Soma and the Silencing of Evangelicalism After Trump

In his novel Silence Japanese writer Shusaku Endo tells the story of two Portuguese missionaries in 17th century Japan. After initial pioneering work by Francis Xavier in the 16th century, a small native Japanese church had begun to flourish in the mid-to-late 16th century, possibly growing as large as 100,000 people. Then the government took a hard anti-Christian turn, closed the island to foreigners, and began a harsh regime of persecution against the Japanese Christians.

At the center of this persecution were small icons called fumi-e, pictured above. During the torture, the government officials told the Christians that all they needed to do to end it is agree to trample on the fumi-e, which was understood to be a way of renouncing the faith. To make sure it took, it was common practice in much of Japan to require former Christians to step on a fumi-e once a year. (Silence spoilers below the jump.) Continue reading

Why Christians Can Support Tighter Immigration Restrictions

Today we have another long-form piece, this one coming from Stephen Wolfe. I’m pleased to run this piece chiefly because Stephen does a good job of trying to focus the debate around the specific principles that undergird our thinking about an issue like immigration. Even if you disagree with his conclusions, I think you’ll find that this piece raises new questions and issues that should help enrich your thinking about the issue. Again, if you want a print-friendly version of the essay, simply click that green button on the left side of the post. 

And now, here is Stephen:

The success of the Brexit campaign, driven largely by a rejection of the EU immigration policies and handling of the migration crisis, has shattered the hopes of progressives that xenophobia is a thing of the past—a hope that the older generation’s prejudice would give way, through natural attrition, to a new common humanity and cosmopolitan view of human relations, built on universal rights, negative liberty, and common human interest.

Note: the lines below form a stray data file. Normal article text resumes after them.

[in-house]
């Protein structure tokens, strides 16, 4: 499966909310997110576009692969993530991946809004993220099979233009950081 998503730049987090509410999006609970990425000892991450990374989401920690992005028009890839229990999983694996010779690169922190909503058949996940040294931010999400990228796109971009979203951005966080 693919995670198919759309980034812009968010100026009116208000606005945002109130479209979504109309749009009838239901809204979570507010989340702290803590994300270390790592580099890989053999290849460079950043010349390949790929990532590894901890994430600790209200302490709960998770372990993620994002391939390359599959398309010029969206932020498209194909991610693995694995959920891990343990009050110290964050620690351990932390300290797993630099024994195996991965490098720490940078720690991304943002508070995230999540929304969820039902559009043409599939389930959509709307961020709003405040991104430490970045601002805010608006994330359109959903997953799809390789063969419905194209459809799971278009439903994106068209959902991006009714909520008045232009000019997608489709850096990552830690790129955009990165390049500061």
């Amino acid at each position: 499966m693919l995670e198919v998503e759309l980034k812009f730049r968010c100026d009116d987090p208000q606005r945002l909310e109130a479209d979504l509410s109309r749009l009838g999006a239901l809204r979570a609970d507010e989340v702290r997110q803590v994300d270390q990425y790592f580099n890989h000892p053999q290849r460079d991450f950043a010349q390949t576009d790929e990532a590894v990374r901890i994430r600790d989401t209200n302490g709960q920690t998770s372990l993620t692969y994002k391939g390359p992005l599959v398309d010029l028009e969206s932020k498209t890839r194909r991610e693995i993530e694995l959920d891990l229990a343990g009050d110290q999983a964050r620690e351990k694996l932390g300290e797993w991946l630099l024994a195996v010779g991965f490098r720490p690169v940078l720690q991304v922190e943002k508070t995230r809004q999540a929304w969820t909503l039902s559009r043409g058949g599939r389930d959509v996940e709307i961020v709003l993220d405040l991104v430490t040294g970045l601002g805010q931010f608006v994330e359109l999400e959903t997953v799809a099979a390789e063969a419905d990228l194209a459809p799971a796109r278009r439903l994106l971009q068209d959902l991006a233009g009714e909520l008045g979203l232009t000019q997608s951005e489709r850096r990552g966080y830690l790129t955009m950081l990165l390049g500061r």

Donald Trump, likewise, has found success in promising to “make America great again” through various vague and unlikely policies, including building a wall on the US-Mexico border, generously funded by the Mexican government, and limiting immigration from select countries that tend to produce Islamic terrorists. The Western ruling class has expressed public outrage over these developments, condemning them as xenophobic, racist, and bigoted.   Continue reading

There is no Pro-Life Case for Donald Trump

We are now in the 12th hour of the conservatism’s life in this election cycle, which means it is as good a time as any to revisit the question of how I plan to proceed through American political life over the next four months.

For those who don’t want to read further, it is hard to find a more succinct or accurate distillation of the development of my thought than that offered by Ben Sasse’s spokesman after the Senator met with Trump this week: “Mr. Sasse continues to believe that our country is in a bad place and, with these two candidates, this election remains a dumpster fire. Nothing has changed.” I heartily agree.

There are no conditions at this point under which I could possibly vote for either Donald Trump or Hillary Clinton. Continue reading

Brexit and the Moral Vision of Nationhood